Jake:  Deactivating your Facebook account is worse than the people who still don’t have a Facebook in 2012.  Not having a Facebook is like not having a TV, it is just something people can be smug assholes about during a day-to-day conversation.  We get it, you live an alternative lifestyle!  Now it is time to come into the real world where we spend all of our extra money on Farmville and we watch reruns of “All That” whenever Nick decides to add them to the schedule.  Where else are we going to see a little girl do an impression of Ross Perot?  Facebook is a very satisfying experience.  It allows you to see pictures of beautiful women and men you were afraid to converse with in high school in a swimsuit situation.  How many of us can claim that we have not masturbated to Facebook photos of our friends?  I know Glenn cannot make such a ludicrous claim.  I certainly cannot.  I believe that when it is time for Glenn to crank one out he will return to Facebook, with fleshlight in tow..

Glenn:  Any movie after 10pm on the Oxygen, We, or Lifetime cable channels gives me more than enough material, but I’m glad you brought this up.  Did you know that Facebook claims property rights to the “swimsuit pictures” and anything else you upload to your photo albums?  Imagine them using a picture of you simulating fellatio on a statue in a new advertising campaign for Facebook+.  Or giving over your message history to the FBI without a warrant?  “Not in my America!” you claim, thinking our legal and constitutional provisions protect your privacy.  Your America is dead, your government is in shambles and Facebook is now the third most populous country in the world (behind China and India).  Unlike those countries, however, Facebook is not a democracy.  It is a benevolent dictatorship run by borderline autistic and even more borderline Jewish Mark Zuckerberg.  So we leave, because that’s what people do when they’re trapped in authoritarian states.  Those who stay end up dead... or Vaclav Havel.

Jake:  Facebook is fine.  Your claim that Facebook has “property rights” to the photos is untrue.  You maintain ownership of the photos of yourself holding a camera up high and taking a photo of your face/cleavage.  Facebook’s photo rights has more to do with reposting the photos across feeds, not sharing them with third parties.  Even with your made up points, I still think you are fighting a losing battle.  Frankly, it would be nice if you were on Facebook merely for One Year in Texas.  While you were “liking” and sharing articles, our readership was higher than it currently is.  Everybody on Facebook should be “liking” OYIT articles, but this just isn’t the case.  A very small minority likes the posts on Facebook, although many like them on here, which we greatly appreciate.  What I don’t appreciate is Glenn seemingly bailing on Facebook and One Year in Texas.  Glenn is a real piece of shit.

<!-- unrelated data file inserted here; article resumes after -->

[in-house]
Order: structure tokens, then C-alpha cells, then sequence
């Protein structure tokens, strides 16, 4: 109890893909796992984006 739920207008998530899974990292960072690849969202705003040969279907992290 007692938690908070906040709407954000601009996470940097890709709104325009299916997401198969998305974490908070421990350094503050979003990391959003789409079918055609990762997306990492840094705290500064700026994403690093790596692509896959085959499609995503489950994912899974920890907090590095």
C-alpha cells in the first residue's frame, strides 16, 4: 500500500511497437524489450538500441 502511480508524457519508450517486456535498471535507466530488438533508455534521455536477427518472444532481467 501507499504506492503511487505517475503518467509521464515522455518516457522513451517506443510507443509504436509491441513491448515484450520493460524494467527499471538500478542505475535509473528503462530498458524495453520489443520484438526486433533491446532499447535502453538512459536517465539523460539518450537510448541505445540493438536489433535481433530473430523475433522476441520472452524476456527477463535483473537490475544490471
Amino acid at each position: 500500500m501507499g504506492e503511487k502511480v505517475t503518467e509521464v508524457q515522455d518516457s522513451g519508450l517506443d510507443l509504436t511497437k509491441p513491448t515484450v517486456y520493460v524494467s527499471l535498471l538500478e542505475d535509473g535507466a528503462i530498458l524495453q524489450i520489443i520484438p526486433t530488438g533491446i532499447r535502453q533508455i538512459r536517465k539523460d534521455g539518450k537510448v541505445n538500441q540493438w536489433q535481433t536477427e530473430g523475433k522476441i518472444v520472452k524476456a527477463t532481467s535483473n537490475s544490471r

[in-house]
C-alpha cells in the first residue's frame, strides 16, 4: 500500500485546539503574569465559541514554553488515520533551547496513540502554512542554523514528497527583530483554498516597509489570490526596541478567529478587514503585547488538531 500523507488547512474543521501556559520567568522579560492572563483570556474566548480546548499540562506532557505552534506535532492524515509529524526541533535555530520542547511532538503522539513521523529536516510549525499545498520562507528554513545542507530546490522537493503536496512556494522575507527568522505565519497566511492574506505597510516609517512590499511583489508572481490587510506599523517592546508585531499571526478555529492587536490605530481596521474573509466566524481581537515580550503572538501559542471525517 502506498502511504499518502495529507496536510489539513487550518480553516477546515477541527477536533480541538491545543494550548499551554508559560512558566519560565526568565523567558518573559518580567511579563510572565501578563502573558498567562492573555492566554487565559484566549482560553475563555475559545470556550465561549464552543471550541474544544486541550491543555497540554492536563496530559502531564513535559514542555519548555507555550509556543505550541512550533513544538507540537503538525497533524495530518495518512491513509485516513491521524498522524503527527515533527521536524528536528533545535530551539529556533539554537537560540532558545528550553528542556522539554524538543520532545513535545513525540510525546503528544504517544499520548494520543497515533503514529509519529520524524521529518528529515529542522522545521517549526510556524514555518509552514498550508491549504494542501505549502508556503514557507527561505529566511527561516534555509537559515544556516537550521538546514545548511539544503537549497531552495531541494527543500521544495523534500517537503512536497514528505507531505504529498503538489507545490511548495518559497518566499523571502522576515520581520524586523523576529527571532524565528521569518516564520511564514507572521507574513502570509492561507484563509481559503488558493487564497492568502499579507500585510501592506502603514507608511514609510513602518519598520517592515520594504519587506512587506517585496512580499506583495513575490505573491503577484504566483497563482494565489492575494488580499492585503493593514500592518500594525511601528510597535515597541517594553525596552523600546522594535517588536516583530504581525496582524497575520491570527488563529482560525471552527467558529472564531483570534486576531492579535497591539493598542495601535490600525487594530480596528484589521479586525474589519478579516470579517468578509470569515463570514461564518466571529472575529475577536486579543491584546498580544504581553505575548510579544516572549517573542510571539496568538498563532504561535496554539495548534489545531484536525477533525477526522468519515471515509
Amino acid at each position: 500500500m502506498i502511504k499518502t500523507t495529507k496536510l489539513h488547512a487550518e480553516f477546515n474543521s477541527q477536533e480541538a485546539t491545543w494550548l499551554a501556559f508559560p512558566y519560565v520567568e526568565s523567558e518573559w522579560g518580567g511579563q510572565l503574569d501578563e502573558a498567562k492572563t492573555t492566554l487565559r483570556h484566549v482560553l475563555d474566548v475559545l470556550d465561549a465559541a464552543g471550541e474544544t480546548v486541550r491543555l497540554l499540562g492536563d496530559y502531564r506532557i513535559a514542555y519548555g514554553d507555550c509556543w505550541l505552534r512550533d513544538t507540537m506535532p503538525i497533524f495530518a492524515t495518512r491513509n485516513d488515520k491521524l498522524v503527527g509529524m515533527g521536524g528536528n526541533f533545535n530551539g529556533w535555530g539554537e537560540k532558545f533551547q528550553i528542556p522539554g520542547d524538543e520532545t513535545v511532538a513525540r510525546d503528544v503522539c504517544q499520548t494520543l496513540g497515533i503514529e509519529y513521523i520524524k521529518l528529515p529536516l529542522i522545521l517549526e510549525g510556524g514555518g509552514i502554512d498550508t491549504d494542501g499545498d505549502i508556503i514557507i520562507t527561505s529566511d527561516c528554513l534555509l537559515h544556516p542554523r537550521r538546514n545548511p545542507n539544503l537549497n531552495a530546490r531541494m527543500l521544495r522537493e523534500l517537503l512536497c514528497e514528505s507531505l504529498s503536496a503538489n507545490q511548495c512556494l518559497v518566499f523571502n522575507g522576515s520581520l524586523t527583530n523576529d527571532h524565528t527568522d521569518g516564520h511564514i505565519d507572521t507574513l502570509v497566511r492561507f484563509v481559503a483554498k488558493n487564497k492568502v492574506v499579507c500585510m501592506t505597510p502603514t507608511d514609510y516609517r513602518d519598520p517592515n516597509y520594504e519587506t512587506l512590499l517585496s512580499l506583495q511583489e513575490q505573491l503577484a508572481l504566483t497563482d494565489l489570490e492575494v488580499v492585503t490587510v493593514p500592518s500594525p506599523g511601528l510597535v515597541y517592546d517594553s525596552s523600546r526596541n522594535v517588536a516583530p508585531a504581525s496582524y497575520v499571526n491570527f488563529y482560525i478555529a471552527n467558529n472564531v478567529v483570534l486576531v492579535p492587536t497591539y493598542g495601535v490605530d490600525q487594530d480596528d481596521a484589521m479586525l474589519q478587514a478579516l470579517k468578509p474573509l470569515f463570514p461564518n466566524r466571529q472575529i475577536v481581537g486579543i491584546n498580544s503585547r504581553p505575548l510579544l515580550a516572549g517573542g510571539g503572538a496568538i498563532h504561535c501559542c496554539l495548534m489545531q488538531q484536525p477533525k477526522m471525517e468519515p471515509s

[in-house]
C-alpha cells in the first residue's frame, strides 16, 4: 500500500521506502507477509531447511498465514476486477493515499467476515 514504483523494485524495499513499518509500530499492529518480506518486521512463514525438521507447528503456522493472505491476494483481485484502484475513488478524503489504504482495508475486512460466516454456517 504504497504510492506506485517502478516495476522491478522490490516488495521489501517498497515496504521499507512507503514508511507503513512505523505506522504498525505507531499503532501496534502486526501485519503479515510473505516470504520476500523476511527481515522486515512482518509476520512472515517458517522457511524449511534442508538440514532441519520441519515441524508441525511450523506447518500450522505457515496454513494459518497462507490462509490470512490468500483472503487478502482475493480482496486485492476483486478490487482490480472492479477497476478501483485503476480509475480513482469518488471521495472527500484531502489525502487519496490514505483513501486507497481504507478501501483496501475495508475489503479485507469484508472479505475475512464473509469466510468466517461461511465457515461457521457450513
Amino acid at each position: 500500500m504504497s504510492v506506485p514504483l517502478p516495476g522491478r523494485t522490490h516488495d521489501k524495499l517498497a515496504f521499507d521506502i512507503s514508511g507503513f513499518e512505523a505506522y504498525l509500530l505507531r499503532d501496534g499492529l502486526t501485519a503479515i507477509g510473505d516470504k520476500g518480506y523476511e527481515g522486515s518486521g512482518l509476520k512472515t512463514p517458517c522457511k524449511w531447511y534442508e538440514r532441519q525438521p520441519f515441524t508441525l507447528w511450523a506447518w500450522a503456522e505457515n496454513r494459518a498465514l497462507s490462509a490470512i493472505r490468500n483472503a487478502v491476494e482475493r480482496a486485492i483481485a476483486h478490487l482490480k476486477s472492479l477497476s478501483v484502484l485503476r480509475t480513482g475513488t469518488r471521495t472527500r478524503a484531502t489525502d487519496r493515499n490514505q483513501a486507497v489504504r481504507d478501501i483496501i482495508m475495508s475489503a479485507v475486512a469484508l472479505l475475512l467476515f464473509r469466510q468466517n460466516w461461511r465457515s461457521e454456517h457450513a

1. So when are you reactivating?

  2. As soon as I can remember my Facebook password :-/

  3. Come be the Facebook Vaclav Havel, Glenn!!! I like Jake's not-having-a-TV analogy because my argument would be the same to both - just use it for good. If you think there isn't anything worthwhile on TV you're probably not completely stupid and unable to enjoy a conversation with Charlie Rose or a pristine meth batch with Bryan Cranston though it would be a sufficient explanation, you just don't realize that you're allowed to ONLY DO THOSE THINGS with your TV. You don't like 16 & Pregnant? Stop sleeping with underage girls! And also, don't watch it. If you don't like FB violating your privacy, don't share anything you don't want used against you in a court of law; go use coded messages at the bottom of craigslist posts in smaller communities in exotic locations for benign items to coordinate your terror attacks. If you don't like the timeline, then don't look at it. Just continue to use FB to stay updated on Syrian pro-democracy protests and to troll Lana Del Rey's fanpages, and of course, to get people to read this thing you wrote!

  4. I wish glenn would come back to Facebook.